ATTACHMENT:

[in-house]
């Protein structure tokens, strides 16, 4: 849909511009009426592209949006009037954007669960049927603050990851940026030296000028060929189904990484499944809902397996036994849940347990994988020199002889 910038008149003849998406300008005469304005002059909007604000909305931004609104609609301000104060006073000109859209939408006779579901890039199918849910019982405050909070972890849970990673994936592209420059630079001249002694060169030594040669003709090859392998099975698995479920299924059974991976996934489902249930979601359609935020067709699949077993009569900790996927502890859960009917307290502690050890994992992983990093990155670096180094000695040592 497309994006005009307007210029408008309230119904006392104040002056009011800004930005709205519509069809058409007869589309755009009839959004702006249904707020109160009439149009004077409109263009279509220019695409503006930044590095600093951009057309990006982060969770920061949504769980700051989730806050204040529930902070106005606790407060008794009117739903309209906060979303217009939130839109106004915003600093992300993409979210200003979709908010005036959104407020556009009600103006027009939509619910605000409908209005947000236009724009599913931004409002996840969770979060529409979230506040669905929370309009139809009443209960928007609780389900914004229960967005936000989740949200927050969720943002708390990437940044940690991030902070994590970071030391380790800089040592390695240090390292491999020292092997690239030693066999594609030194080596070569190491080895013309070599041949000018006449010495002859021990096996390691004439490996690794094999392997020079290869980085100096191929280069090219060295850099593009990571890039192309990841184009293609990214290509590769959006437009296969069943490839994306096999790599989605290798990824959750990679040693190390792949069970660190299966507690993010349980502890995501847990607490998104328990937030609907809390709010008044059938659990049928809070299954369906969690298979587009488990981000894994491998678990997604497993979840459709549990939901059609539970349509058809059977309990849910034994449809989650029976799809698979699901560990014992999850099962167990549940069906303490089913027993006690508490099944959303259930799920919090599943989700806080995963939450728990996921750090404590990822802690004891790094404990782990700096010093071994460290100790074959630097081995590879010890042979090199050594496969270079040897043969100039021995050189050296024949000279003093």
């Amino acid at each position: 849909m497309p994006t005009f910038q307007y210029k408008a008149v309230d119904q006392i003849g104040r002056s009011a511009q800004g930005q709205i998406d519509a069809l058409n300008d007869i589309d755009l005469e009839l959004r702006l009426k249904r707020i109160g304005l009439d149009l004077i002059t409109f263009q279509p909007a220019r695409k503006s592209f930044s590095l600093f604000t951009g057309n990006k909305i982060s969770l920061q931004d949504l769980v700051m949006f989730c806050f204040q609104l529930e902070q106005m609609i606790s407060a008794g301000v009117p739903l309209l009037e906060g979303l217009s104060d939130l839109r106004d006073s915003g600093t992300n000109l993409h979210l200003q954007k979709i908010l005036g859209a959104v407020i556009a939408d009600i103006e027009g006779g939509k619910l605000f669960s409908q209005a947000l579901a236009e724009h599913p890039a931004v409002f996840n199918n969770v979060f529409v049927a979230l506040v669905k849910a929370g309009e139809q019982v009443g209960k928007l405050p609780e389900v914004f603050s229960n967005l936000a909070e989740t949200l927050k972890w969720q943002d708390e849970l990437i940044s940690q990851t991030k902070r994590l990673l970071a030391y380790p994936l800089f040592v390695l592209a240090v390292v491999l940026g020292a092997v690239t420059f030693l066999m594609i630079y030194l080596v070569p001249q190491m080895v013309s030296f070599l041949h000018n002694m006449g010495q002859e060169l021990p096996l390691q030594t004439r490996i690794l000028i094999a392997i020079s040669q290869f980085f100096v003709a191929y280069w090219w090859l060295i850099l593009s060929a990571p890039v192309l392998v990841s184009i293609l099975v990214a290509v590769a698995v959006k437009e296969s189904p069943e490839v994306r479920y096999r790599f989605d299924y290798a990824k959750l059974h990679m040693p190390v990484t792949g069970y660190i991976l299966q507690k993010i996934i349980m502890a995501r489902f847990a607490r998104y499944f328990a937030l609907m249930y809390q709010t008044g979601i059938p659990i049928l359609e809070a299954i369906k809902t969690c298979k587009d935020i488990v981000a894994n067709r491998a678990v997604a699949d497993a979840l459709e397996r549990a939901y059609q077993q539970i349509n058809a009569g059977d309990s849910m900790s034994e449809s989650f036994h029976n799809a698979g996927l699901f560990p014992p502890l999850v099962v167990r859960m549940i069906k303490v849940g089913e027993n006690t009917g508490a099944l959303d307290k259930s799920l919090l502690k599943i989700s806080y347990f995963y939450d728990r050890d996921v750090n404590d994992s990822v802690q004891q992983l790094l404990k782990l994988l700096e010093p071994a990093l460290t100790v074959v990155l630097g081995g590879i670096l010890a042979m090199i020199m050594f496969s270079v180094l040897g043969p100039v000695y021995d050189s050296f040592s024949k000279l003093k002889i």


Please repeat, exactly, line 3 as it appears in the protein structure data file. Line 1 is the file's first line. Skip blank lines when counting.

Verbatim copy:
């Amino acid at each position: 849909m497309p994006t005009f910038q307007y210029k408008a008149v309230d119904q006392i003849g104040r002056s009011a511009q800004g930005q709205i998406d519509a069809l058409n300008d007869i589309d755009l005469e009839l959004r702006l009426k249904r707020i109160g304005l009439d149009l004077i002059t409109f263009q279509p909007a220019r695409k503006s592209f930044s590095l600093f604000t951009g057309n990006k909305i982060s969770l920061q931004d949504l769980v700051m949006f989730c806050f204040q609104l529930e902070q106005m609609i606790s407060a008794g301000v009117p739903l309209l009037e906060g979303l217009s104060d939130l839109r106004d006073s915003g600093t992300n000109l993409h979210l200003q954007k979709i908010l005036g859209a959104v407020i556009a939408d009600i103006e027009g006779g939509k619910l605000f669960s409908q209005a947000l579901a236009e724009h599913p890039a931004v409002f996840n199918n969770v979060f529409v049927a979230l506040v669905k849910a929370g309009e139809q019982v009443g209960k928007l405050p609780e389900v914004f603050s229960n967005l936000a909070e989740t949200l927050k972890w969720q943002d708390e849970l990437i940044s940690q990851t991030k902070r994590l990673l970071a030391y380790p994936l800089f040592v390695l592209a240090v390292v491999l940026g020292a092997v690239t420059f030693l066999m594609i630079y030194l080596v070569p001249q190491m080895v013309s030296f070599l041949h000018n002694m006449g010495q002859e060169l021990p096996l390691q030594t004439r490996i690794l000028i094999a392997i020079s040669q290869f980085f100096v003709a191929y280069w090219w090859l060295i850099l593009s060929a990571p890039v192309l392998v990841s184009i293609l099975v990214a290509v590769a698995v959006k437009e296969s189904p069943e490839v994306r479920y096999r790599f989605d299924y290798a990824k959750l059974h990679m040693p190390v990484t792949g069970y660190i991976l299966q507690k993010i996934i349980m502890a995501r489902f847990a607490r998104y499944f328990a937030l609907m249930y809390q709010t008044g979601i059938p659990i049928l359609e809070a299954i369906k809902t969690c298979k587009d935020i488990v981000a894994n067709r491998a678990v997604a699949d497993a979840l459709e397996r549990a939901y059609q077993q539970i349509n058809a009569g059977d309990s849910m900790s034994e449809s989650f036994h029976n799809a698979g996927l699901f560990p014992p502890l999850v099962v167990r859960m549940i069906k303490v849940g089913e027993n006690t009917g508490a099944l959303d307290k259930s799920l919090l502690k599943i989700s806080y347990f995963y939450d728990r050890d996921v750090n404590d994992s990822v802690q004891q992983l790094l404990k782990l994988l700096e010093p071994a990093l460290t100790v074959v990155l630097g081995g590879i670096l010890a042979m090199i020199m050594f496969s270079v180094l040897g043969p100039v000695y021995d050189s050296f040592s024949k000279l003093k002889i």